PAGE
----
When considering risk analysis and management its easy to overlook how our preconceived opinions can influences what we determine to be a priority. “Back on the agenda: The curious case of nuclear energy and public acceptance” by Malcolm Grimston, explores the cyclical nature of nuclear energy’s public acceptance. Most importantly he covers the widely varying views that industry advocates and opponents have regarding the use of nuclear power. The ultimate conclusion being that neither side seems to objectively look at the possibility of the power source. This then adversely affects the public’s ability to weigh up the benefits vs. risks.
Personally I see risk management as a means to identify, assess and manage risks in a structured and objective way. This is inclusive of personal, property, environmental, business and public risk that may result from an action or activity. An important role of the management strategy is communication with the public and relevant parties, which by the objective nature of the analysis should be unbiased. Malcolm’s article highlights some of problems in popular public debate, that is, the effect of a hard-line group’s perceptions of risk vs. benefits, and how the biased nature of such views affects public sentiment. In the case of nuclear power, there are two main groups, each with a focus for or against its adoption. The unwilling nature of either, to explore the others reasoning, can also be seen in risk management. What one person perceives as risk, the other may not. This for me is at the heart of risk management and shows why effective risk analysis should be carried out cooperatively, something that Malcolm outlines as a strategy for future nuclear debate.
Another example in risk analysis can be seen in the Ford Pinto case study. In this study, Ford weighs up the safety benefits of fixing a fatal flaw in the Pinto’s gas tank vs. the possible monetary benefits of not. Fords use of a cost/benefit analysis to analyse the inherent flaw leads to a number of deaths, but was justifiable under the model used at the time. The expected harm in this case did not exceed the cost of taking the precaution; this however, does not mean ethically the precaution should not have been taken. If we consider two groups in this argument, the public and Ford, we can see vastly different ideas of risk management. In the eyes of the public the risk should have been minimised, while the view of Ford executives was to maximise profits not minimise risk. Either party would have been correct at the time; it comes down to perspective. This is also mirrored in Malcolm’s study of nuclear public acceptance.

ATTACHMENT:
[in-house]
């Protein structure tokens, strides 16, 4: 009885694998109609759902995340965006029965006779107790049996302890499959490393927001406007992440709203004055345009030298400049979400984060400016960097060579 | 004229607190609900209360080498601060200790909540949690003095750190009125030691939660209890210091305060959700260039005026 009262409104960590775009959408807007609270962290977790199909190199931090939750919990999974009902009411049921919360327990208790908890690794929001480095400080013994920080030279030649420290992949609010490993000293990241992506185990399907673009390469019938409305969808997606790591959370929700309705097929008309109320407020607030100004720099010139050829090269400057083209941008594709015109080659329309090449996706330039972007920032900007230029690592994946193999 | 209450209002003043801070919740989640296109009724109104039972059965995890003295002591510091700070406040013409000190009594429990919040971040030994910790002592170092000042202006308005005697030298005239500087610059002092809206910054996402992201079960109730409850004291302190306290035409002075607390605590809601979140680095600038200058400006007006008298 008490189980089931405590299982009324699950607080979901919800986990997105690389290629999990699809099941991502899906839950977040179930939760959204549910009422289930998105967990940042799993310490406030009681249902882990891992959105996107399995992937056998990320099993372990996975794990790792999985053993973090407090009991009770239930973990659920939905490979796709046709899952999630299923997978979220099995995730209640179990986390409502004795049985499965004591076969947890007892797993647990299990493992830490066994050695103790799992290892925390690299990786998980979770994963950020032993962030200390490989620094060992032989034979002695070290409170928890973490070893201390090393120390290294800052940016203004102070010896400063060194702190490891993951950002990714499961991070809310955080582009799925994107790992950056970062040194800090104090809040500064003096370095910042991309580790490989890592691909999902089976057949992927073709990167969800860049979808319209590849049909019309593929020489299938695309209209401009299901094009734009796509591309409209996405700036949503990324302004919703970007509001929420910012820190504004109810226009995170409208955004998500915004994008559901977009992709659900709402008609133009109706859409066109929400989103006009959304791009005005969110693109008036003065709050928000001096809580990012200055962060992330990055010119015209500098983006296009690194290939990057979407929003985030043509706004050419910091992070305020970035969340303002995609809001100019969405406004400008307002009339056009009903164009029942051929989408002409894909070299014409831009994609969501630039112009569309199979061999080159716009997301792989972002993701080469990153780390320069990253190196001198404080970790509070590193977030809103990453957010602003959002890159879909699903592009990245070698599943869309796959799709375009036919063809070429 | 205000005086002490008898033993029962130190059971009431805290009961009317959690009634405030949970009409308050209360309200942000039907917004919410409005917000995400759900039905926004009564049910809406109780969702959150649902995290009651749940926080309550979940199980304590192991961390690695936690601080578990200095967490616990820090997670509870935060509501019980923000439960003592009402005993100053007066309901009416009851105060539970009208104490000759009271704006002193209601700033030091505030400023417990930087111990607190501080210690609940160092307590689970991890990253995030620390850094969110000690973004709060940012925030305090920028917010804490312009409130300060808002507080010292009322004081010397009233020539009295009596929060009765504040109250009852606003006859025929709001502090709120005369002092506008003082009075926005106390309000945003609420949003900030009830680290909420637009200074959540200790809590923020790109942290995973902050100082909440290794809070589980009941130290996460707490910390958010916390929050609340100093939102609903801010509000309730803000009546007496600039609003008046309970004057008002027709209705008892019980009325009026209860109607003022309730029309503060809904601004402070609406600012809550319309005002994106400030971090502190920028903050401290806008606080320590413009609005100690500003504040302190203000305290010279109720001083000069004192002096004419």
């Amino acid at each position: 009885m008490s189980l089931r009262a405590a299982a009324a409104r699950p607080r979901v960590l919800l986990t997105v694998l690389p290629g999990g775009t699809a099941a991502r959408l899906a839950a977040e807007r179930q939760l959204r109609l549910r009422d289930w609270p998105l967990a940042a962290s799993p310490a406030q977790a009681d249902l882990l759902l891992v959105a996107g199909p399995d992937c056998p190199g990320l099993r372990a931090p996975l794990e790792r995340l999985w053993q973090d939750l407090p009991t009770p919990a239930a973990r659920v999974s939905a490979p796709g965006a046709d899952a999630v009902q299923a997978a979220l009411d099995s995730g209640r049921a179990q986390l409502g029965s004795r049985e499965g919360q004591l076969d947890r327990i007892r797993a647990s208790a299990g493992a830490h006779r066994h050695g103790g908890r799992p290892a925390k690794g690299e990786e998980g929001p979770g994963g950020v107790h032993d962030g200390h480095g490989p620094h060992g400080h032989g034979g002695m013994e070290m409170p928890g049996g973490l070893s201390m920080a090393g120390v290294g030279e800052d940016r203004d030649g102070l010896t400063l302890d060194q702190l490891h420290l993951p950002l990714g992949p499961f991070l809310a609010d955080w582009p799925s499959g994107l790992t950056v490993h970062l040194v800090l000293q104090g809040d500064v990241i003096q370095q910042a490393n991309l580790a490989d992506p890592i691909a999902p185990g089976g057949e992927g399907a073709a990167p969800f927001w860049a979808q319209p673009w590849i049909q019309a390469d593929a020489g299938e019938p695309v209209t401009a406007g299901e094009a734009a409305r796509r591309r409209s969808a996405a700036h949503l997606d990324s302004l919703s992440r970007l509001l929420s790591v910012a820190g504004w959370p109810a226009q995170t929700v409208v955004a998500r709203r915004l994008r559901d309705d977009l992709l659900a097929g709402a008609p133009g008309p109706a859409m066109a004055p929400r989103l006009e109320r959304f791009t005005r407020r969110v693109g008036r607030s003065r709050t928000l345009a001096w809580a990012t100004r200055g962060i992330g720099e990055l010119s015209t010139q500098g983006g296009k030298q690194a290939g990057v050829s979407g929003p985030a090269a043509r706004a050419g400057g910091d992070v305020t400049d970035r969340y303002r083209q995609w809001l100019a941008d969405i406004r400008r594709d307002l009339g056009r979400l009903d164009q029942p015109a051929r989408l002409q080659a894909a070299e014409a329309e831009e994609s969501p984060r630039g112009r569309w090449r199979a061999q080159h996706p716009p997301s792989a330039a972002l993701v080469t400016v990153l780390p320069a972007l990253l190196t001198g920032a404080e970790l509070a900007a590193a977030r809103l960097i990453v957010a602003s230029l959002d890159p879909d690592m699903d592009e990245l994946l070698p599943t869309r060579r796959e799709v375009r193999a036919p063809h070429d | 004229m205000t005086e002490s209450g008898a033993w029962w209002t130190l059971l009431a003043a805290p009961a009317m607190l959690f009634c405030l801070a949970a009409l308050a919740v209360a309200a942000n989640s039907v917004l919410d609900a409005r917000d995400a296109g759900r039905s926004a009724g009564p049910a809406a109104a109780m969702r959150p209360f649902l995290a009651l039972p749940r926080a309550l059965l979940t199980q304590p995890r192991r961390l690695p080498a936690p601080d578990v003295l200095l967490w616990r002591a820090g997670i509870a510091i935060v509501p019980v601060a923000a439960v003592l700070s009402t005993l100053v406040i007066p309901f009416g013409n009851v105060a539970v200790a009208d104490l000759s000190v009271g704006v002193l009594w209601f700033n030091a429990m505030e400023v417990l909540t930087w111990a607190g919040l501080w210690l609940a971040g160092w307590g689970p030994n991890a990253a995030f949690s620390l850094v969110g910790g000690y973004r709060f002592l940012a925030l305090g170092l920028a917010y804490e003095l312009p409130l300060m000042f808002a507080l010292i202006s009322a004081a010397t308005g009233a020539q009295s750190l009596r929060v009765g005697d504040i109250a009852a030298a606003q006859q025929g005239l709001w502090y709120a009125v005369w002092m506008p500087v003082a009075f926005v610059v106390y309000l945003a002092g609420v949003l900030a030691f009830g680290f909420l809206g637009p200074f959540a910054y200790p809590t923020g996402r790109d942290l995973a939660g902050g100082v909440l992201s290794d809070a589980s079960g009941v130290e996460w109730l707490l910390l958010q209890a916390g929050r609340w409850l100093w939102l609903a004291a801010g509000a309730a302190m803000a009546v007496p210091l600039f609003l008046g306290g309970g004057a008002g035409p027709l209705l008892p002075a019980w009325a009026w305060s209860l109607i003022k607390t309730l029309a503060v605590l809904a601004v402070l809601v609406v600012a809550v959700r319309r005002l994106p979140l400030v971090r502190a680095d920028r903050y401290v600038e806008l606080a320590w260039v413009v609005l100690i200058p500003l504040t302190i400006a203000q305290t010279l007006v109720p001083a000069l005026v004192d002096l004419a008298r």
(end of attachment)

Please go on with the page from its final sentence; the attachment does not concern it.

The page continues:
It’s easy to dismiss the actions of Ford in the Pinto case and hard line nuclear activists, but inherently how we perceive things plays a large role in our lives. When you consider your interactions with the media, friends and colleagues it becomes easy to see that your perception of an event or place can be swayed. A classic example is the iPad. Without considering the possible benefits or disadvantages of the product, the majority of the public have an opinion on it. Ask someone who has never used an iPad what they think of it, and they will likely give you a hard-line answer. It’s not uncommon to see an individual who once despised the product then be using it a number of years later, while touting the very flaws they despised. It’s a classic example, which highlights just how much the opinion of others or the media dictates our actions and views. When considering risk management, it’s important to be aware of your views, how they were formed, and how that may affect your ability to objectively analyse the risks present.
What other things should engineers look out for when considering risk management?
Pidgeon, Nick, Barbara Harthorn, and Terre Satterfield. 2009. “Nanotech: Good or Bad?”. The Chemical Engineer, January 2010: 37-39.
Hoffman, W. M. (1982). Case Study: The Ford Pinto. Corporate Obligations and Responsibilities: Everything Old and New Again, 222-229.